Tag Archives: Gray Davis

The reality that wasn’t one

Until we all realise that the edge of the abyss is on the Americans, we all need to realise that what will topple the Americans, will have a massive effect on us all. Partly because we are linked, partially because the events that are in effect there are also in effect in the Commonwealth and both are not willing to change their ways.

The issues all start with an article in the Guardian (at http://www.theguardian.com/world/2013/oct/19/barack-obama-address-shutdown-debt-ceiling).

The first quote is: “There’s been a lot of discussion lately of the politics of this shutdown. But the truth is, there were no winners in this.

Actually, there are. The banks! They are making a bundle and as things go, the US will be (pardon my French) the Bank’s Bitch for a long time to come. $17,000 Billion has that effect on them. The article by the LA Times, which I personally call laughable, can be found at http://touch.latimes.com/#section/-1/article/p2p-77819148/

The four points should be looked at.

1. The U.S. debt burden is starting to decline. That’s right – it’s going down, not up.

Really? $17,000 Billion remains that. The economy is not even close to being on par, and as long as the government is spending over a trillion a year more than they earn, the debt is not going anywhere. If we go from the T-Bill path, then the payable cost of T-bills (basically the discount value), for the entire amount would be $453 billion. This is of course not realistic; the number that is closer is based upon the annual deficit increase. These numbers were discussed in my blog ‘A new third World continent‘. So, when they do start to mature, an annual amount no less than $1,000 billion a year for no less ten 5 years would be needed. So, that debt burden is going nowhere, it will be there waiting for the people and it will come with additional bills.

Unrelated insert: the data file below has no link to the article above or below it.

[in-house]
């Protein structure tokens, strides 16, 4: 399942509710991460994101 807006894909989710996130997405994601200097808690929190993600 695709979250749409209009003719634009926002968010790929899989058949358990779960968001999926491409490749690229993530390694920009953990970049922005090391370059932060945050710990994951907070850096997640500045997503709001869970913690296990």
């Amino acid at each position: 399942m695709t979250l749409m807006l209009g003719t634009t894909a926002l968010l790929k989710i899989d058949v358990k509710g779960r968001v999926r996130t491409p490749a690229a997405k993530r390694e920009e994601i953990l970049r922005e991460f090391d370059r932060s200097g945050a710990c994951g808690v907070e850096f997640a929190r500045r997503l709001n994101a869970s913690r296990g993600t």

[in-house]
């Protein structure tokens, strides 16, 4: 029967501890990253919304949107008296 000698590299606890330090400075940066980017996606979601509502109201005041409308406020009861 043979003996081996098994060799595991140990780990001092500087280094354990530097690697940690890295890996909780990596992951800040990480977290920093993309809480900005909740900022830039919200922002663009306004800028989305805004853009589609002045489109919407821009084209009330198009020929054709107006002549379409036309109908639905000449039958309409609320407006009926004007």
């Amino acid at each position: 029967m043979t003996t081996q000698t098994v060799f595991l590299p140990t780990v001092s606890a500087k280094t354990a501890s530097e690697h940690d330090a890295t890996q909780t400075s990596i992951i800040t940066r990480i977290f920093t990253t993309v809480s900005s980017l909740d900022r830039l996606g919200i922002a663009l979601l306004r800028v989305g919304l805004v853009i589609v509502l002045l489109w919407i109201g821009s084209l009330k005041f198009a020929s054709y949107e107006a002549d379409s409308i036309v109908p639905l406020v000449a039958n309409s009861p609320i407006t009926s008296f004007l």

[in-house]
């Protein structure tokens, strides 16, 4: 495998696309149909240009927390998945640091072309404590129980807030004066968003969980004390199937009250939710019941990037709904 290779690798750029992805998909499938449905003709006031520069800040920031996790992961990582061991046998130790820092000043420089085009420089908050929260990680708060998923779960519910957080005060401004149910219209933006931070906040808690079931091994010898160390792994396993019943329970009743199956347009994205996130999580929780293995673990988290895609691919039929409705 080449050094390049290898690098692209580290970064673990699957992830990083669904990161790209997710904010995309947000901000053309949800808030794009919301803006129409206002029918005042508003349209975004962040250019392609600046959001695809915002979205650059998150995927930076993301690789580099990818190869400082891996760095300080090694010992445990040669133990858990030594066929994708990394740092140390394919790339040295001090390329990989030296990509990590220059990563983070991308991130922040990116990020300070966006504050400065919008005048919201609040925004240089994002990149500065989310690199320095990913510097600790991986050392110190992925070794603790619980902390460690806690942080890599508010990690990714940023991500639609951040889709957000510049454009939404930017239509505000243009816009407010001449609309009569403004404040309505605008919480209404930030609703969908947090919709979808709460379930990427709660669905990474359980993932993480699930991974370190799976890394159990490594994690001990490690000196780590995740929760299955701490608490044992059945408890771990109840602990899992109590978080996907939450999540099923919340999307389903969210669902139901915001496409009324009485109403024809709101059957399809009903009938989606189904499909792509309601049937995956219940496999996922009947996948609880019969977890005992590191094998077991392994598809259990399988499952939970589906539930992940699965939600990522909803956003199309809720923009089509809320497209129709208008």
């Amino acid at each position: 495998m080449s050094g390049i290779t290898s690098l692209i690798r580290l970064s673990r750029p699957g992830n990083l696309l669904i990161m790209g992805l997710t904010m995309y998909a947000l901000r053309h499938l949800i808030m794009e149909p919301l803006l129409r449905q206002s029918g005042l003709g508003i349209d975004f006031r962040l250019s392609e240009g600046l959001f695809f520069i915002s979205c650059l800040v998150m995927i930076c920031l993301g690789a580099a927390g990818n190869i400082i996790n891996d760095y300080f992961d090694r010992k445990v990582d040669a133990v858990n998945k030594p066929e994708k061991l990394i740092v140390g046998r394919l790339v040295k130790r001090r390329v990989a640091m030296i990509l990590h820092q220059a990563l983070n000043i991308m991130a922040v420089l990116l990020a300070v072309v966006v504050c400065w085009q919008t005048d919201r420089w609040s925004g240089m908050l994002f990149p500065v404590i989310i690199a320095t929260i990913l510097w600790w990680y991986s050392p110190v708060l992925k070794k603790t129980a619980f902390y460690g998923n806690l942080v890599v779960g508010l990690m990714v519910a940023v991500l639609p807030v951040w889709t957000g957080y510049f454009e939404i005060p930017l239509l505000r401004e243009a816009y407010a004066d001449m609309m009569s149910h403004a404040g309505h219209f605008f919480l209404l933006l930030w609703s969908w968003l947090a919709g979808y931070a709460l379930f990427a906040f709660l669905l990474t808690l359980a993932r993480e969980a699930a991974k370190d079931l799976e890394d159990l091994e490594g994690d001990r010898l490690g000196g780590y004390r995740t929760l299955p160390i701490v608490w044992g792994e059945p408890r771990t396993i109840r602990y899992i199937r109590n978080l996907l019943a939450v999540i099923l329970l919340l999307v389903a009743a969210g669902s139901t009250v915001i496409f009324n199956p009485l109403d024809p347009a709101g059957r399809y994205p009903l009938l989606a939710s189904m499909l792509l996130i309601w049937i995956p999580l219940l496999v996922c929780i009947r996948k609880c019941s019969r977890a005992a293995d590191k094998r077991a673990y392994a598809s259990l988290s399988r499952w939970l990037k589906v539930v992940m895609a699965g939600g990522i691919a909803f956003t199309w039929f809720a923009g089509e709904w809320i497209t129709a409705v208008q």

2. China holds only a relatively small fraction of U.S. debt.

That is actually true, yet roughly 14% of $17,000 billion is still a massive amount, it just seems little. By the way, if they suddenly cash in, the chances of the US being able to pay it becomes smaller and smaller by the day. The debt ceiling is there and it would be instantly crossed.

3. The U.S. has had a national debt for almost its entire history.

Again that is also true for the most, yet in 2000 it was only 5 trillion (roughly), so in 13 years it grew by 12 trillion dollars, it grew from 5 to 9 trillion up to 2007 and the rest grew in the last 6 years.

4. Debt crises have marked American politics from the beginning.

Well, that is not entirely incorrect. The article starts with General George Washington. The guy who ran the American defence forces before Patton, roughly about 140 years before Patton. The debt remained under 1 trillion until the 80’s, so basically the US went through Independence Day 1 (1776, not the one with the aliens), WW1, WW2, the Cold War and the Vietnam war. All these elements involving massive amounts of politics, (except the Cold war, which was a contemporary event where Ivan Aleksandrovich Serov and Allen Dulles had a bit of fun, as well as their successors (boys will be boys).

The moral here is not about the marking of American politics, it is about Politics not doing what they were supposed to be doing. From my point of view, the right questions were not asked, hence the actions proceeded were of a game where open and clear communications were not in play (or this deficit would be a lot smaller).
There is plenty of blame to go around! Initial there was former President Clinton, even though the coffers actually had real cash in his era, the Silicon Valley crash started to leave its mark. It drove Gray Davis (former Governor of California) out of office and it was the beginning of a massive shift. After that the USA had former President Bush. He did a good job, but then 9/11 struck. The consequences had a major influence, it also changed the premise of many, instead of a true revamping of intelligence, 4 agencies were suddenly spending like there was no tomorrow. The military costs went up, which would really hurt the treasury coffers and lastly the financial crash of 2008 was one that had a long term consequence, especially as a building named America got prepped in the years 2003-2005, by the time the 2008 financial fire hit the house, there were no fire hydrants and there was no one able to actually fight that fire. The rest is the now and many are still reeling from those hits.

This takes us back to the article in the Guardian, where President Obama is quoted saying “First, we should sit down and pursue a balanced approach to a responsible budget, one that grows our economy faster and shrinks our long-term deficits further.